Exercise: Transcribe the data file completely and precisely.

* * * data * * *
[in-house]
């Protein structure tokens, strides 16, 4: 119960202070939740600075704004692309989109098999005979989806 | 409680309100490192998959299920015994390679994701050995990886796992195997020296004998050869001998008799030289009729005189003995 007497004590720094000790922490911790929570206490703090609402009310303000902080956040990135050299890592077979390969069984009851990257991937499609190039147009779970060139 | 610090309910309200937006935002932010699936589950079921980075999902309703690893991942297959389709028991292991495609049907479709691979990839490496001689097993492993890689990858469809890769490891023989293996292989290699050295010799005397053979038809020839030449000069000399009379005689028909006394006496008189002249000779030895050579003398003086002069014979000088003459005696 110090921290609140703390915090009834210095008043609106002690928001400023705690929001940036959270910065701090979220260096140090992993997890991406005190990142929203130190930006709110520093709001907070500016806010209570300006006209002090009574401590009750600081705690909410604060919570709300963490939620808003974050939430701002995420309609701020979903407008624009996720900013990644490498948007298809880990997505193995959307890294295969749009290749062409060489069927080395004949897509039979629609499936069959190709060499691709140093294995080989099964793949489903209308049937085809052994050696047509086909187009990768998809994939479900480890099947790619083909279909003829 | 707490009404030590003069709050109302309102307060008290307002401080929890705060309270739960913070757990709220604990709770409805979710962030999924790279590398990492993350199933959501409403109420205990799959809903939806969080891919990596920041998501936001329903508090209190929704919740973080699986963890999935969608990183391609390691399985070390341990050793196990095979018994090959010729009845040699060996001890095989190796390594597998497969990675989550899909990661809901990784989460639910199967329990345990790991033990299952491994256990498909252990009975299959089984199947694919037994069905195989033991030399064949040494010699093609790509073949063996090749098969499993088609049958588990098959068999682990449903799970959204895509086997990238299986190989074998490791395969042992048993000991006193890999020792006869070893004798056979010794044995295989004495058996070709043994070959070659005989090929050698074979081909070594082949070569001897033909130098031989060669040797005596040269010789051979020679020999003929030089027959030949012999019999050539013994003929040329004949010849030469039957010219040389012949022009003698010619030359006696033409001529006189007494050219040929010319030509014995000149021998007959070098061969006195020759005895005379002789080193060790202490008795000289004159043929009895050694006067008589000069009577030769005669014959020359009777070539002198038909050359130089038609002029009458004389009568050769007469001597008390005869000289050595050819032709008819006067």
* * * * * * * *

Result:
[in-house]
């Protein structure tokens, strides 16, 4: 119960202070939740600075704004692309989109098999005979989806 | 409680309100490192998959299920015994390679994701050995990886796992195997020296004998050869001998008799030289009729005189003995 007497004590720094000790922490911790929570206490703090609402009310303000902080956040990135050299890592077979390969069984009851990257991937499609190039147009779970060139 | 610090309910309200937006935002932010699936589950079921980075999902309703690893991942297959389709028991292991495609049907479709691979990839490496001689097993492993890689990858469809890769490891023989293996292989290699050295010799005397053979038809020839030449000069000399009379005689028909006394006496008189002249000779030895050579003398003086002069014979000088003459005696 110090921290609140703390915090009834210095008043609106002690928001400023705690929001940036959270910065701090979220260096140090992993997890991406005190990142929203130190930006709110520093709001907070500016806010209570300006006209002090009574401590009750600081705690909410604060919570709300963490939620808003974050939430701002995420309609701020979903407008624009996720900013990644490498948007298809880990997505193995959307890294295969749009290749062409060489069927080395004949897509039979629609499936069959190709060499691709140093294995080989099964793949489903209308049937085809052994050696047509086909187009990768998809994939479900480890099947790619083909279909003829 | 707490009404030590003069709050109302309102307060008290307002401080929890705060309270739960913070757990709220604990709770409805979710962030999924790279590398990492993350199933959501409403109420205990799959809903939806969080891919990596920041998501936001329903508090209190929704919740973080699986963890999935969608990183391609390691399985070390341990050793196990095979018994090959010729009845040699060996001890095989190796390594597998497969990675989550899909990661809901990784989460639910199967329990345990790991033990299952491994256990498909252990009975299959089984199947694919037994069905195989033991030399064949040494010699093609790509073949063996090749098969499993088609049958588990098959068999682990449903799970959204895509086997990238299986190989074998490791395969042992048993000991006193890999020792006869070893004798056979010794044995295989004495058996070709043994070959070659005989090929050698074979081909070594082949070569001897033909130098031989060669040797005596040269010789051979020679020999003929030089027959030949012999019999050539013994003929040329004949010849030469039957010219040389012949022009003698010619030359006696033409001529006189007494050219040929010319030509014995000149021998007959070098061969006195020759005895005379002789080193060790202490008795000289004159043929009895050694006067008589000069009577030769005669014959020359009777070539002198038909050359130089038609002029009458004389009568050769007469001597008390005869000289050595050819032709008819006067």